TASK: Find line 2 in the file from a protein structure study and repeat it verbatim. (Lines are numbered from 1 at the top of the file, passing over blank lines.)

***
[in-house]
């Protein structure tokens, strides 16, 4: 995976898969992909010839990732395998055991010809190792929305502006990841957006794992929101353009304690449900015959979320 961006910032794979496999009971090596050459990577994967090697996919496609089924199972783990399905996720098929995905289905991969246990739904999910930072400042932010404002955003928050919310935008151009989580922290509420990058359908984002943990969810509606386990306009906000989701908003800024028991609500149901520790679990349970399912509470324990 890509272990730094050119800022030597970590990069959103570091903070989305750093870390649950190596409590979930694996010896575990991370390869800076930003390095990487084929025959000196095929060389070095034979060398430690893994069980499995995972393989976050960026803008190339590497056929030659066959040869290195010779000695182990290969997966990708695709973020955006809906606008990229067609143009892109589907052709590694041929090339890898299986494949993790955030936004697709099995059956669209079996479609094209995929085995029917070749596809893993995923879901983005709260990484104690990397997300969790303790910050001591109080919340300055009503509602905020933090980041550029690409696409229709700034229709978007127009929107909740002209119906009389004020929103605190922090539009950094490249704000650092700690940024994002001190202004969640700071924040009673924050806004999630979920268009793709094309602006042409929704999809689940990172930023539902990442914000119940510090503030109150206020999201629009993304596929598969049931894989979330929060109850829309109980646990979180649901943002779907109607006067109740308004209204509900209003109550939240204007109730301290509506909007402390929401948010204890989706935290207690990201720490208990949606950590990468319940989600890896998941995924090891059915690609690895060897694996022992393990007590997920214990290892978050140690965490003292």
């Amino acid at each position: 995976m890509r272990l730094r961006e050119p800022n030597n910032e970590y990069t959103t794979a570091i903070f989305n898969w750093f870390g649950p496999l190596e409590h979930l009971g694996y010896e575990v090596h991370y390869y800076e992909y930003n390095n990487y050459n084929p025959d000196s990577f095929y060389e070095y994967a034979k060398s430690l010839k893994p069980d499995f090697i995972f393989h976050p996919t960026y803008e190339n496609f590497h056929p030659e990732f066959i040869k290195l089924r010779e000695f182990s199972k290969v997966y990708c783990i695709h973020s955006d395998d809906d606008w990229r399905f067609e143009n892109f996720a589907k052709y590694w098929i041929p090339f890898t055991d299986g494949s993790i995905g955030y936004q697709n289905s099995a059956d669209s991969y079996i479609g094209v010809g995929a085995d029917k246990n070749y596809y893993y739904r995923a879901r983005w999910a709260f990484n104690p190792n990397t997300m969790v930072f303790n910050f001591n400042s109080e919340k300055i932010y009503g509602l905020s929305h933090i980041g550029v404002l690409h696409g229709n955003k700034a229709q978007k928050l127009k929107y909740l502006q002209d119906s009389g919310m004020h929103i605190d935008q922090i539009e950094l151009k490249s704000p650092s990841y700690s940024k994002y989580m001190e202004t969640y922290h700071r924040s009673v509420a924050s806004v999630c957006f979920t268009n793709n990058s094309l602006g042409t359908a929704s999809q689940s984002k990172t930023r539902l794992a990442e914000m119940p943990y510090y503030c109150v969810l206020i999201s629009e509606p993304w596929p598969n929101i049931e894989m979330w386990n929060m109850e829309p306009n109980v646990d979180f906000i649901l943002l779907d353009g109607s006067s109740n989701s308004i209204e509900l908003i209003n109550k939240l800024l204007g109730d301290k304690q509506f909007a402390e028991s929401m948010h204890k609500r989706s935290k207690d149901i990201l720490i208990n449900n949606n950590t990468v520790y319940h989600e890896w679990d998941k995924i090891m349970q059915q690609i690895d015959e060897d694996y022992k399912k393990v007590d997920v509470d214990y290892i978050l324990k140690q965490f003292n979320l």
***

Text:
């Protein structure tokens, strides 16, 4: 995976898969992909010839990732395998055991010809190792929305502006990841957006794992929101353009304690449900015959979320 961006910032794979496999009971090596050459990577994967090697996919496609089924199972783990399905996720098929995905289905991969246990739904999910930072400042932010404002955003928050919310935008151009989580922290509420990058359908984002943990969810509606386990306009906000989701908003800024028991609500149901520790679990349970399912509470324990 890509272990730094050119800022030597970590990069959103570091903070989305750093870390649950190596409590979930694996010896575990991370390869800076930003390095990487084929025959000196095929060389070095034979060398430690893994069980499995995972393989976050960026803008190339590497056929030659066959040869290195010779000695182990290969997966990708695709973020955006809906606008990229067609143009892109589907052709590694041929090339890898299986494949993790955030936004697709099995059956669209079996479609094209995929085995029917070749596809893993995923879901983005709260990484104690990397997300969790303790910050001591109080919340300055009503509602905020933090980041550029690409696409229709700034229709978007127009929107909740002209119906009389004020929103605190922090539009950094490249704000650092700690940024994002001190202004969640700071924040009673924050806004999630979920268009793709094309602006042409929704999809689940990172930023539902990442914000119940510090503030109150206020999201629009993304596929598969049931894989979330929060109850829309109980646990979180649901943002779907109607006067109740308004209204509900209003109550939240204007109730301290509506909007402390929401948010204890989706935290207690990201720490208990949606950590990468319940989600890896998941995924090891059915690609690895060897694996022992393990007590997920214990290892978050140690965490003292």